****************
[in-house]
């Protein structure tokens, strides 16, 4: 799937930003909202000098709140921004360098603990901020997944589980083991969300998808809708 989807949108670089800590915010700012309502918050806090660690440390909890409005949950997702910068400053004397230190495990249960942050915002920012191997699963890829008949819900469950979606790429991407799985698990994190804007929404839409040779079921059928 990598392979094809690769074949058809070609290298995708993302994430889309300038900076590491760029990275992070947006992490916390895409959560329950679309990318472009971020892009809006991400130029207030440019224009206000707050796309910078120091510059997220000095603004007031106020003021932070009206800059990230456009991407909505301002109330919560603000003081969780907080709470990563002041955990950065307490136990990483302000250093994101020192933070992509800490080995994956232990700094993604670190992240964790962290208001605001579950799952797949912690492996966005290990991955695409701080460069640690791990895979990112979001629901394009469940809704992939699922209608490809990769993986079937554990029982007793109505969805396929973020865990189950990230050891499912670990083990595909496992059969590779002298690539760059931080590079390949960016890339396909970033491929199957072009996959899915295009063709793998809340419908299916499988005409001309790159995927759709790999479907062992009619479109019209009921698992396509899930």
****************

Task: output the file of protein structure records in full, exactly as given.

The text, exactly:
[in-house]
């Protein structure tokens, strides 16, 4: 799937930003909202000098709140921004360098603990901020997944589980083991969300998808809708 989807949108670089800590915010700012309502918050806090660690440390909890409005949950997702910068400053004397230190495990249960942050915002920012191997699963890829008949819900469950979606790429991407799985698990994190804007929404839409040779079921059928 990598392979094809690769074949058809070609290298995708993302994430889309300038900076590491760029990275992070947006992490916390895409959560329950679309990318472009971020892009809006991400130029207030440019224009206000707050796309910078120091510059997220000095603004007031106020003021932070009206800059990230456009991407909505301002109330919560603000003081969780907080709470990563002041955990950065307490136990990483302000250093994101020192933070992509800490080995994956232990700094993604670190992240964790962290208001605001579950799952797949912690492996966005290990991955695409701080460069640690791990895979990112979001629901394009469940809704992939699922209608490809990769993986079937554990029982007793109505969805396929973020865990189950990230050891499912670990083990595909496992059969590779002298690539760059931080590079390949960016890339396909970033491929199957072009996959899915295009063709793998809340419908299916499988005409001309790159995927759709790999479907062992009619479109019209009921698992396509899930």